More articles on the future of the Jewish press….
Jerusalem Post (Correction: The AJPA conference was down only 30% from last year’s level, and that conference had an all-time-high attendance level).
An ‘ever-dying’ medium by Andrew Silow-Carroll, New Jersey Jewish News Editor-in-Chief
We are back from Chicago! Whitney’s memorial service was a fitting tribute, especially in that we got to hang with her Mom, Vicki and stepdad, Mort. Their generous spirits are a testament to why Whitney was/is the beautiful soul she was/is. I guess I’m a grown up because I’ve now given my first eulogy. Whitney’s Eulogy I had no idea until we got there that I was going to be the only one to speak. Sometimes it is hard to know if the way I see something is the way everyone else does. The murmurs of agreement let me know that I was voicing what others felt too. Whitney had her “Tasha” file of memorabilia, and I’ve got my “Whitney” file now. I was so grateful to Vicki for bringing some of these items, including birthday cards written enthusiastically but never sent and her original ticket stub from when we went to the very first Lilith Fair! It was so hard for her to navigate that night the way she felt, but she did it, with our help, and it remains one of my best memories with my girlfriends at that time. I may have turned down that expensive ticket to the last Dead show, but I was at the first Lilith Fair! lol…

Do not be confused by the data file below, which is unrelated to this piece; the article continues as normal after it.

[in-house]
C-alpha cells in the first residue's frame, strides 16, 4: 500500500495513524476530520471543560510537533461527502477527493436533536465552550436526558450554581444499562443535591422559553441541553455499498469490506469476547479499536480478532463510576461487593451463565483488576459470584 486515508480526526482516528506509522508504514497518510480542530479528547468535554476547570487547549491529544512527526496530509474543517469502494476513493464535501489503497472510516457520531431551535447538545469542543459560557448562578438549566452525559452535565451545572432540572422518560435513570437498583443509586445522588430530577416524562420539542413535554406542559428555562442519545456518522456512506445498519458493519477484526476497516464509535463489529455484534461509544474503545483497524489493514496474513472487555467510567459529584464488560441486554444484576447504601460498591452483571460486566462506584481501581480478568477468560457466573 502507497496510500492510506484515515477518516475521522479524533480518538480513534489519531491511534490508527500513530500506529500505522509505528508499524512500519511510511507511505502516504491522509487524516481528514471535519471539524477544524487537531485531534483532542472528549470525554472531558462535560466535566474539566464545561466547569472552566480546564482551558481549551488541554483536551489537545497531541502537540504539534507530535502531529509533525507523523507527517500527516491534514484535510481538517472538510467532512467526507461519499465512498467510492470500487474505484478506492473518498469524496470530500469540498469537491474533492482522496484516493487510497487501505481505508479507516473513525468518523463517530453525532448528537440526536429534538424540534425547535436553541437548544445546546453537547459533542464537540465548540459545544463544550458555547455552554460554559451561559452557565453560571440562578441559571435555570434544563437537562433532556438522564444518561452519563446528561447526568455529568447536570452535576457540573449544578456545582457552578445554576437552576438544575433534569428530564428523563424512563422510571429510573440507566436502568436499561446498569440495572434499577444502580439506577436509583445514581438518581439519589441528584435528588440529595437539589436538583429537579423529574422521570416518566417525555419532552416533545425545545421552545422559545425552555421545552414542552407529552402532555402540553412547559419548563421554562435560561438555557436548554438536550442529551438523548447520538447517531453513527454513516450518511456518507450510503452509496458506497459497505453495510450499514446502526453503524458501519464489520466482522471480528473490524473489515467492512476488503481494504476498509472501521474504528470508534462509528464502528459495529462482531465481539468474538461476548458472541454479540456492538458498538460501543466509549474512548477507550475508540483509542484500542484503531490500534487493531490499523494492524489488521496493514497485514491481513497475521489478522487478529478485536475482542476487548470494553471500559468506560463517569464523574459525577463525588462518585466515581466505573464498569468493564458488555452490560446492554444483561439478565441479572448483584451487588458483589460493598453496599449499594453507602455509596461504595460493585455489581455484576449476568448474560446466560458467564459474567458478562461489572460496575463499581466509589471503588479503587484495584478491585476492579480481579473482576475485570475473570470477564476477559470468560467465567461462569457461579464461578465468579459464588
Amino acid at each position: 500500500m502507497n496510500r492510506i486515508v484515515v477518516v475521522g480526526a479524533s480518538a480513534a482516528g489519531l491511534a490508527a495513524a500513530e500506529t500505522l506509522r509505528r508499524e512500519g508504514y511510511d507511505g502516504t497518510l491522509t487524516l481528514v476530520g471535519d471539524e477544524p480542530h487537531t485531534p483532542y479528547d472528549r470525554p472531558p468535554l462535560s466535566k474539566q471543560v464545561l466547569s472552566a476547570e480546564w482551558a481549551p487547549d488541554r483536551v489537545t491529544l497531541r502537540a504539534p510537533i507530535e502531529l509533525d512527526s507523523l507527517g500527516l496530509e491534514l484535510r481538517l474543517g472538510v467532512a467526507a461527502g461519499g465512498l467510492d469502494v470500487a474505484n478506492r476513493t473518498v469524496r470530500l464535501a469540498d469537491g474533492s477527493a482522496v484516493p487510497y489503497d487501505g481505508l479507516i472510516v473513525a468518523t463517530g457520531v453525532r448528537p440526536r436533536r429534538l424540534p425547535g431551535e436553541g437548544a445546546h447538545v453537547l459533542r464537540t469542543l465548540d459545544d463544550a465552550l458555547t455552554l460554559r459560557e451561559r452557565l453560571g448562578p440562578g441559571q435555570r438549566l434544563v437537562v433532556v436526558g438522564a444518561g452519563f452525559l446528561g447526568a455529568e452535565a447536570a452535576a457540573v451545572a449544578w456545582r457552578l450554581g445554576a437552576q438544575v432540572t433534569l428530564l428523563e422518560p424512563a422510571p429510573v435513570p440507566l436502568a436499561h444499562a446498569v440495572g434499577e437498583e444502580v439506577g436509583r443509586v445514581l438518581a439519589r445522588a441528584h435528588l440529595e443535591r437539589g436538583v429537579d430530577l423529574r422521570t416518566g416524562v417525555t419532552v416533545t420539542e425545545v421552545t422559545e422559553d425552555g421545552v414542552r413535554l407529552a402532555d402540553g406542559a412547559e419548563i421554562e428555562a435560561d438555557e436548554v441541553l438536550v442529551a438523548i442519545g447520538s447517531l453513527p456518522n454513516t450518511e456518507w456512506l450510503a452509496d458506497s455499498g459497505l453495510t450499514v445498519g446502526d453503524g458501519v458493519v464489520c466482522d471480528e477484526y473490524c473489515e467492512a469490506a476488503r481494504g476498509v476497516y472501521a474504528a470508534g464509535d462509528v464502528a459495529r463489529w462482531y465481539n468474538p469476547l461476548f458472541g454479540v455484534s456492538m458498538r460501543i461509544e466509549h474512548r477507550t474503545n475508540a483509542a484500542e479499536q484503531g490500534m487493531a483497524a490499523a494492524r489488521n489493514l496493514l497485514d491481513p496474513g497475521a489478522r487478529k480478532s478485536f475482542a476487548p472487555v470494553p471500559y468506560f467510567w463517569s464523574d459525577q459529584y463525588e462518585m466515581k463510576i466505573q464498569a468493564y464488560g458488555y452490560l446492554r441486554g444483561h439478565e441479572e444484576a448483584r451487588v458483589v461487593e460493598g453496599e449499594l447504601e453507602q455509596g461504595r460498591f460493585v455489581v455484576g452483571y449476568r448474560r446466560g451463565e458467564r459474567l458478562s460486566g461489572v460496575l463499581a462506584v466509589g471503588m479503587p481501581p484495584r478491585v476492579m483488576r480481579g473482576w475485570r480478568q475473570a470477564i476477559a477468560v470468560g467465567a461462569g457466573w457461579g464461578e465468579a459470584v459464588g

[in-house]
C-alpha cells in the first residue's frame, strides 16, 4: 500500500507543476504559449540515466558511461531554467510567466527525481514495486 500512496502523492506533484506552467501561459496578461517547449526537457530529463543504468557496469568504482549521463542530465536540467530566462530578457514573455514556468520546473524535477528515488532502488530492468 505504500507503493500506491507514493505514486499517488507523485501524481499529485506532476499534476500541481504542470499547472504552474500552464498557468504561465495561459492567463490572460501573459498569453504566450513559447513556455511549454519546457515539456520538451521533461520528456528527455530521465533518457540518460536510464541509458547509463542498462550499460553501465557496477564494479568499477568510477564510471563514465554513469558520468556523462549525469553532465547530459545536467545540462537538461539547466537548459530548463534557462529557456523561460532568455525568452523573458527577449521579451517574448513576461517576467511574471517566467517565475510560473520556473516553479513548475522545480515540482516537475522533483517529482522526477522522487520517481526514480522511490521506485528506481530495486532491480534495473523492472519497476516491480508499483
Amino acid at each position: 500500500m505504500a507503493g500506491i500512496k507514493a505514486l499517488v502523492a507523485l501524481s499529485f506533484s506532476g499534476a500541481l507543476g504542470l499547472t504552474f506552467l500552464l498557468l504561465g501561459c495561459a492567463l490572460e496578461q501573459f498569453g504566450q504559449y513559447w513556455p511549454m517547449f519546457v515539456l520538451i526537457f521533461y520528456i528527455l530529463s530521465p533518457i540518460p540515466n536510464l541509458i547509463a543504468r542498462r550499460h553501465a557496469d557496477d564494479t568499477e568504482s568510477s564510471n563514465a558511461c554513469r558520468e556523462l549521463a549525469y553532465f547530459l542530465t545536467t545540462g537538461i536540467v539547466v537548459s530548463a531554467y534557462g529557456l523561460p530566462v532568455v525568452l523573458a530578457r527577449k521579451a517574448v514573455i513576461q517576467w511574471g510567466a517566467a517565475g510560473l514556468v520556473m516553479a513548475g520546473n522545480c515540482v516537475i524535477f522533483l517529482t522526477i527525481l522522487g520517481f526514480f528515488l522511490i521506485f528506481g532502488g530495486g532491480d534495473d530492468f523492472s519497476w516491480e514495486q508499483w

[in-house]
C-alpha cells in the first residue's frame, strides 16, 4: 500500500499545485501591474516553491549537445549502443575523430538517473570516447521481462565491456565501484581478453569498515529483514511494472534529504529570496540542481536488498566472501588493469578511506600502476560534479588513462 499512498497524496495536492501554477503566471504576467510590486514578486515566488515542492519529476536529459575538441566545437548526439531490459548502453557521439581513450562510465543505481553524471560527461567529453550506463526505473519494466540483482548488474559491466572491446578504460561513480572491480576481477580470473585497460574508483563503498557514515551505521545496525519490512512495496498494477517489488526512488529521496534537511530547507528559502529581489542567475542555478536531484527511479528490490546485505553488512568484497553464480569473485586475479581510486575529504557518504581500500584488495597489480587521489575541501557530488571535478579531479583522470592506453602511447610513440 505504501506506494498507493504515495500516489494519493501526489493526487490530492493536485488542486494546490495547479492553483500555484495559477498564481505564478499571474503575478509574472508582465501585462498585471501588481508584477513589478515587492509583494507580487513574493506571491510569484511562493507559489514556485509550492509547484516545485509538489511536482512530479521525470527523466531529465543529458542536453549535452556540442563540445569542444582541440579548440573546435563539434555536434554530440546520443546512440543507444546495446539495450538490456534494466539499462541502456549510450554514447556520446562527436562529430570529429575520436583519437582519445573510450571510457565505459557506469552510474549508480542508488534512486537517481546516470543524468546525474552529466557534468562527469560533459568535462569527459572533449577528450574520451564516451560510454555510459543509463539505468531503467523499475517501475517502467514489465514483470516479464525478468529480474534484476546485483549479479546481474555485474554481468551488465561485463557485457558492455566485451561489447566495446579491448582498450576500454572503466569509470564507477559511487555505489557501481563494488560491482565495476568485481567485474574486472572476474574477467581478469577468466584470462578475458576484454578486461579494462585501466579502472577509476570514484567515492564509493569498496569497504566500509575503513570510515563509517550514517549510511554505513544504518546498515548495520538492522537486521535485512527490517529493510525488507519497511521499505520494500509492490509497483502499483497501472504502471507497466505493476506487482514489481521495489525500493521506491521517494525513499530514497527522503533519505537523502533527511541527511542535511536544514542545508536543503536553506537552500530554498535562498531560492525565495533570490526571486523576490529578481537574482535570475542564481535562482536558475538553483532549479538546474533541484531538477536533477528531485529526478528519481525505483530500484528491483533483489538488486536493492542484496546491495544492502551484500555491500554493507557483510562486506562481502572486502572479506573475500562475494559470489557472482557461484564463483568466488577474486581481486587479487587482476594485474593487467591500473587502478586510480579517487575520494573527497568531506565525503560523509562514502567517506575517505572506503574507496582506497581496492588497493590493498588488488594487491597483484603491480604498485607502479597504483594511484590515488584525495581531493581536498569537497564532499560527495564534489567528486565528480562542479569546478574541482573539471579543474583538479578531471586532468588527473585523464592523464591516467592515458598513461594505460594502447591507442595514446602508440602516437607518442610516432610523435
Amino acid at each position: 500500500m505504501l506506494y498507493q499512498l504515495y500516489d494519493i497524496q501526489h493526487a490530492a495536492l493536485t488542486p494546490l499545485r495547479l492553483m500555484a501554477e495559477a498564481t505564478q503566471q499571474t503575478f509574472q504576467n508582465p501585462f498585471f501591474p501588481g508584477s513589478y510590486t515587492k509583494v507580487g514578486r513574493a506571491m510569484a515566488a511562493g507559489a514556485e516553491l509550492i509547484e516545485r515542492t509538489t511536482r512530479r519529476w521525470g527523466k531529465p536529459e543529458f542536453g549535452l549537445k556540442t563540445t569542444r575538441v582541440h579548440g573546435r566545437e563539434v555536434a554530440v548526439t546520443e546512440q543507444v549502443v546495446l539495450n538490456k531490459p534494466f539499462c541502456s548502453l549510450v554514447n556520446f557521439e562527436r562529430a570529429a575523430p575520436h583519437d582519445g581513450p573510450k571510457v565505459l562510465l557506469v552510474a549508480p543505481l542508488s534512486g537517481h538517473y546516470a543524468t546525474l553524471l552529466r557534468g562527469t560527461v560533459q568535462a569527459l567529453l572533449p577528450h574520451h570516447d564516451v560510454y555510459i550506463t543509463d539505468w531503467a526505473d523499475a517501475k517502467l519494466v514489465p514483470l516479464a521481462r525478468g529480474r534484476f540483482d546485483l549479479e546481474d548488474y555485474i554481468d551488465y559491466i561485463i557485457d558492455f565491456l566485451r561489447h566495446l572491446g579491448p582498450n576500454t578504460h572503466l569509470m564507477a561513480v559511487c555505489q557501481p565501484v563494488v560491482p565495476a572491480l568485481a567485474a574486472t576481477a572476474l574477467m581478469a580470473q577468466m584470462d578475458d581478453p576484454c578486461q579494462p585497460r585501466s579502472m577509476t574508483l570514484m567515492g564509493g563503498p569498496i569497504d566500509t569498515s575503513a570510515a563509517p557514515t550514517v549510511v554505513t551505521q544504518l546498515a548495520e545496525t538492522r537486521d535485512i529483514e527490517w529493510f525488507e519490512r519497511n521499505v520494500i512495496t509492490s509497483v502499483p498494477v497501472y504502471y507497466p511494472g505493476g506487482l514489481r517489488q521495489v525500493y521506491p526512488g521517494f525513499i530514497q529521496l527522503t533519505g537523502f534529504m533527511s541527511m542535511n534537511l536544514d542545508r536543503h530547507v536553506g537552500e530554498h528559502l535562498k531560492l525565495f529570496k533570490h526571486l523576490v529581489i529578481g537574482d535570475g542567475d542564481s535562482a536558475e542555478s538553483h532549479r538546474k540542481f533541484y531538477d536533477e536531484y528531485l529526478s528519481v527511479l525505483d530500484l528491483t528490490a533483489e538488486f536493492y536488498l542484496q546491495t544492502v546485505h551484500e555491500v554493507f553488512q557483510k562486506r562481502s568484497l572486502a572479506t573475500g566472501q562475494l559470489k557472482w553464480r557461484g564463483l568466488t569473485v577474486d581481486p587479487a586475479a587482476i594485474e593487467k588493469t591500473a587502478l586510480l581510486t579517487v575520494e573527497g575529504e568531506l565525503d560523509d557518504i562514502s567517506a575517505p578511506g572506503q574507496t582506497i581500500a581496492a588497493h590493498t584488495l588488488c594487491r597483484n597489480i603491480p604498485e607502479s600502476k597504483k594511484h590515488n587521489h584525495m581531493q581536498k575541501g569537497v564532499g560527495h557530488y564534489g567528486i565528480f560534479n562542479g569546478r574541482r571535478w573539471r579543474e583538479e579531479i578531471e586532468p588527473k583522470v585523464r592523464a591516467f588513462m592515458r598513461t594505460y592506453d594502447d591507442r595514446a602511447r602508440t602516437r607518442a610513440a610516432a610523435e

The AJPA Conference is over. It was a terrific program that I truly believe will assist Jewish journalism in moving forward to the future. I was also happy that the Washington Jewish Week on display was the one with my most recent column about Israel and the “peace” process. June 2009 Column